We finally had a break in the rain last Saturday, so my father and I decided to head into the city to try out the Strange Tour of Melbourne's Secret Past. The virtual tour – which you can download onto your smart phone – takes you to some of the most infamous spots in Melbourne and reveals the sordid details behind each of the locations.
The tour begins at 32 Bourke Street; a former brothel that is just down the road from the old Parliament House. If you listen to the designated audio track, you will find out that this building played an important role in the disappearance of the Parliamentary Mace on Friday, October 9th, 1891. Rumour has it that a very important minister gave the mace to a prostitute by way of payment for her, um, services. Now there is no way of knowing if any of this is true, but it does make for a cracking story!
The next stop on the Strange Tour of Melbourne's Secret Past is Celestial Avenue; a small alleyway that runs off Little Bourke Street. This eerie place used to be home to one of Melbourne's top Chinese restaurants. Then, starting in November 1926, customers complained about the taste of their Dim Sims for several weeks. It was later revealed that the owners of this particular restaurant were helping the mob dispose of its victims. Needless to say they went out of business when those headlines started making the front pages of all the newspapers.
Stop number three on the Strange Tour of Melbourne's Secret Past takes you down into the Bourke Street Mall. If you stand next to the information booth and look across the street at David Jones, you will see and old sign for Buckley & Nunn. That's the place where the temporary police recruitment centre used to be held. While looking up at the sign, stick in your headphones and listen to the true story of what happened when, during the Spring Racing Carnival in November 1923, the Melbourne Police Force went on strike.
The next thing you will want to do is find the Wills and Burke statue that is situated on the corner of Swanston and Collins Street. Once you've found it, turn around and look up to the top of the Manchester Unity building. Apparently there is a metal staircase inside the building that leads to a secret tower. That's where a boy hid to watch the parade held on June 6th, 1964 to mark the Beatles tour of Melbourne. Rumour has it he was found by police with a gun in his hands. Apparently he had been planning to assassinate one of the band members to teach his girlfriend a lesson. Creepy.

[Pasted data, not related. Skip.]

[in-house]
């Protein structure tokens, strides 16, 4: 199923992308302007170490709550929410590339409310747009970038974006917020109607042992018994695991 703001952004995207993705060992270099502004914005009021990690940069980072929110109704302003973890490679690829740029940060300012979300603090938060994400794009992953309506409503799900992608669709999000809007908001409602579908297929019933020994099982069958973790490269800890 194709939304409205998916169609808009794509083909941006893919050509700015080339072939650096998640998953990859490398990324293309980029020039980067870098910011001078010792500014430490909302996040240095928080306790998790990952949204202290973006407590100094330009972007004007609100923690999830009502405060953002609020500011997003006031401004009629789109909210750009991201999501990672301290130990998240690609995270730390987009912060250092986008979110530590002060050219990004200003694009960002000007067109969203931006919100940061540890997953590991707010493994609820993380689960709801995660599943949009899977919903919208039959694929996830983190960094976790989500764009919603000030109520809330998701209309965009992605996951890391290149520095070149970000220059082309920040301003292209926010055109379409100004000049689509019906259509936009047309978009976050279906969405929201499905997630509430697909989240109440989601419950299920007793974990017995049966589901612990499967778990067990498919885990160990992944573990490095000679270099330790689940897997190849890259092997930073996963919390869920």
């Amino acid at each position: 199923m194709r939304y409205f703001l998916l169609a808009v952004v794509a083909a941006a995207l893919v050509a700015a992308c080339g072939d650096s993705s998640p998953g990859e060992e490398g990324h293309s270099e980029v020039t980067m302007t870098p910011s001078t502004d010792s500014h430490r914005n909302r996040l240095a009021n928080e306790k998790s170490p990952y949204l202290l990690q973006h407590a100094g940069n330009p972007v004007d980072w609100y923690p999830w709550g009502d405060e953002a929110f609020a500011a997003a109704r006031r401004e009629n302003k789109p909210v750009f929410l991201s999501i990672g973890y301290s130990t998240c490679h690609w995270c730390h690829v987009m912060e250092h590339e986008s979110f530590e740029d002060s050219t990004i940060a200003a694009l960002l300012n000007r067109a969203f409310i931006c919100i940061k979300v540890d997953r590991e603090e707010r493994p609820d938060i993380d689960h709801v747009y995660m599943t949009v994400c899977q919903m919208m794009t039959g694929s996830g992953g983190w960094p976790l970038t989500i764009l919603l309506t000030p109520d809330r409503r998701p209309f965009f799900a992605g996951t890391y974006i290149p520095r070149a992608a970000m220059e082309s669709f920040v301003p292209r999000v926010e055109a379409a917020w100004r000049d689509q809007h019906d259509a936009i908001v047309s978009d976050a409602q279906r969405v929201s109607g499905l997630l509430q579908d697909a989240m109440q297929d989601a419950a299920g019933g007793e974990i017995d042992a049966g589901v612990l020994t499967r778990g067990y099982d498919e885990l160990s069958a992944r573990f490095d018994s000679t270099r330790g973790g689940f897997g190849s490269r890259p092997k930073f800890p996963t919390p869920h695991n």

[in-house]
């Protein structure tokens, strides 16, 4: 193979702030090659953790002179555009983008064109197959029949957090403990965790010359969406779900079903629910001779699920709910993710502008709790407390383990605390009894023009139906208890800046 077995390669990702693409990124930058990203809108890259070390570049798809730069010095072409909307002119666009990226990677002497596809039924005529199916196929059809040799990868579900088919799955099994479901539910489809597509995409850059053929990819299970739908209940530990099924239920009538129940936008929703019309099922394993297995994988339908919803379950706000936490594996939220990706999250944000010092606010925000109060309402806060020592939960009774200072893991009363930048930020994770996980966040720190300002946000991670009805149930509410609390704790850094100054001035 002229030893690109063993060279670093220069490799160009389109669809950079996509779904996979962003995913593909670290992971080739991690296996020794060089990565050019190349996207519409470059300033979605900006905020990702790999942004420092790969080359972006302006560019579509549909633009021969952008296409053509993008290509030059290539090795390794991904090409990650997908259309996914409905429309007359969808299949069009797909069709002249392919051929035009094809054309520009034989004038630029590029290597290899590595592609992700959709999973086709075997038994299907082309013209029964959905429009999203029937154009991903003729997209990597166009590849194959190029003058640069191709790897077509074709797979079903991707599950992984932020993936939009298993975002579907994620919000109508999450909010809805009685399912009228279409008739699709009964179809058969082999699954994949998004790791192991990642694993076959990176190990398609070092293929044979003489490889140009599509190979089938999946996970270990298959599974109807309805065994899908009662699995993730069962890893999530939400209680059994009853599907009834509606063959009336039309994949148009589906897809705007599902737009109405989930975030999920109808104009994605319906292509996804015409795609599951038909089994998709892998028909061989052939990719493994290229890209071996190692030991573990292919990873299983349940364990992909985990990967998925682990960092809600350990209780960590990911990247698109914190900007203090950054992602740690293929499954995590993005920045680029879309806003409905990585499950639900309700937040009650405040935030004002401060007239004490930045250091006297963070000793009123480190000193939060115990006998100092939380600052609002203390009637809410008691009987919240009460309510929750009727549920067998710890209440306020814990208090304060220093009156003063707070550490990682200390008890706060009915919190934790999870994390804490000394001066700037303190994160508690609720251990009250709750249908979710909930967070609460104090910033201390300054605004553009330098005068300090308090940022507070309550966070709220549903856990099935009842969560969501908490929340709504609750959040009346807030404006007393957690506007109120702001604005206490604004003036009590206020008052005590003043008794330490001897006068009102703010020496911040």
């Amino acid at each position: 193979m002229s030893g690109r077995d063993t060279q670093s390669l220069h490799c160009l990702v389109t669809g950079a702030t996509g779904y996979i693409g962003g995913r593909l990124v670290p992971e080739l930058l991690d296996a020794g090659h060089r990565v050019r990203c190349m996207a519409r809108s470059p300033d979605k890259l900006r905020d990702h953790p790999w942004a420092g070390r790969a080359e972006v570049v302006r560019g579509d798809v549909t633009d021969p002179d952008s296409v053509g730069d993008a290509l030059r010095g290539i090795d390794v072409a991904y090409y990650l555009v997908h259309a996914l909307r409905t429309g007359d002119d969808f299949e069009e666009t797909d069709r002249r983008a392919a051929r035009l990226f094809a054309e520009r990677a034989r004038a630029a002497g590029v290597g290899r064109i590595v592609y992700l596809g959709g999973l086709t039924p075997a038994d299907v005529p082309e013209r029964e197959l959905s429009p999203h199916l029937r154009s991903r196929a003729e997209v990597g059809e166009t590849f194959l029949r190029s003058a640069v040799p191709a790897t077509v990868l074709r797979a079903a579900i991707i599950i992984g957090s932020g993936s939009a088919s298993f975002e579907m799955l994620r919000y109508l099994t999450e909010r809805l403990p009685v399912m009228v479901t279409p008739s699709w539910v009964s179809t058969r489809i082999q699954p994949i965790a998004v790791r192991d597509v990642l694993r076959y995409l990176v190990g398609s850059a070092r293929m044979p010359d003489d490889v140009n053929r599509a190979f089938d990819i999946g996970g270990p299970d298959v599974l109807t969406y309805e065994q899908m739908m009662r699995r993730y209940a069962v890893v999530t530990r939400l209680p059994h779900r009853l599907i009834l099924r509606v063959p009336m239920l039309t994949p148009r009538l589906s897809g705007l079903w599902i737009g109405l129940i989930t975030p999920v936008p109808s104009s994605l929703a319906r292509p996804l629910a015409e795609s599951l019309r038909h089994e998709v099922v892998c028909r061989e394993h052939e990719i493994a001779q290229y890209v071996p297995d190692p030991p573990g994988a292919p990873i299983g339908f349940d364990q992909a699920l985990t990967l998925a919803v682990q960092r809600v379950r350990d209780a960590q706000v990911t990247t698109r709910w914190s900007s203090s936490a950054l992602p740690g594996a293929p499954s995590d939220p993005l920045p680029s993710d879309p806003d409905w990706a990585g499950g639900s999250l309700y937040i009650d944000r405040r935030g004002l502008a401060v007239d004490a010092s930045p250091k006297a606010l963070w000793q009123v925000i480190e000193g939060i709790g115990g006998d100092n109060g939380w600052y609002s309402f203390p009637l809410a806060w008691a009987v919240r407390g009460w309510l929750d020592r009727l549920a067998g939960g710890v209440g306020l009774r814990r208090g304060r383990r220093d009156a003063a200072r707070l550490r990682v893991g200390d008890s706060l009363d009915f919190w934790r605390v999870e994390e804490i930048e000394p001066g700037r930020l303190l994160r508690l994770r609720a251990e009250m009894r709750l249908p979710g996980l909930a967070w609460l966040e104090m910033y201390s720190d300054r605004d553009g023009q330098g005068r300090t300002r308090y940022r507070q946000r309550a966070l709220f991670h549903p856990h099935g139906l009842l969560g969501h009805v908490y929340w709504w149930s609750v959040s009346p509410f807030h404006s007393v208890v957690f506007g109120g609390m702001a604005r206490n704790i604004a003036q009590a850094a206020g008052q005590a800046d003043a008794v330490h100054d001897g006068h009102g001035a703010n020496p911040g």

Now take a tram down to Queens Street and find the two winged lions that look out onto Collins Street. Plug in your headphones again and listen to all of the secrets these magnificent statues have been keeping over the last hundred years.
Keep walking down Collins Street to Kings Street where you will find the entrance of the Rialto Towers (which is right next door to a really awesome cupcake shop). This is the next stop on the Strange Tour of Melbourne's Secret Past. Look up at the building to the 38th floor. That's where the offices of One Tel used to be before they went bust in 2001. Plug in your headphones and be transported back in time to the final night of One Tel. It's a terrifically tragic story. On the morning of May 26th, 2001, One Tel sent all of its employees home from work, most without their final paychecks.
The sixth and final stop on the Strange Tour of Melbourne's Secret Past is at number 331 Flinders Lane where the Tasty Nightclub used to be. Police raided the Tasty nightclub on the night of August 2nd, 1994 and subjected all 463 patrons inside to a humiliating strip search. The Victorian Police were later sued and forced to pay the victims $4 million in damages.
The Strange Tour of Melbourne's Secret Past offers participants a unique insight into the history of our glorious (or maybe not so glorious) city. If you are going to attempt it this weekend, I recommend you by a tram ticket and wear comfortable shoes because there is a lot of walking involved. Please visit the True Detectives website for more information and have fun.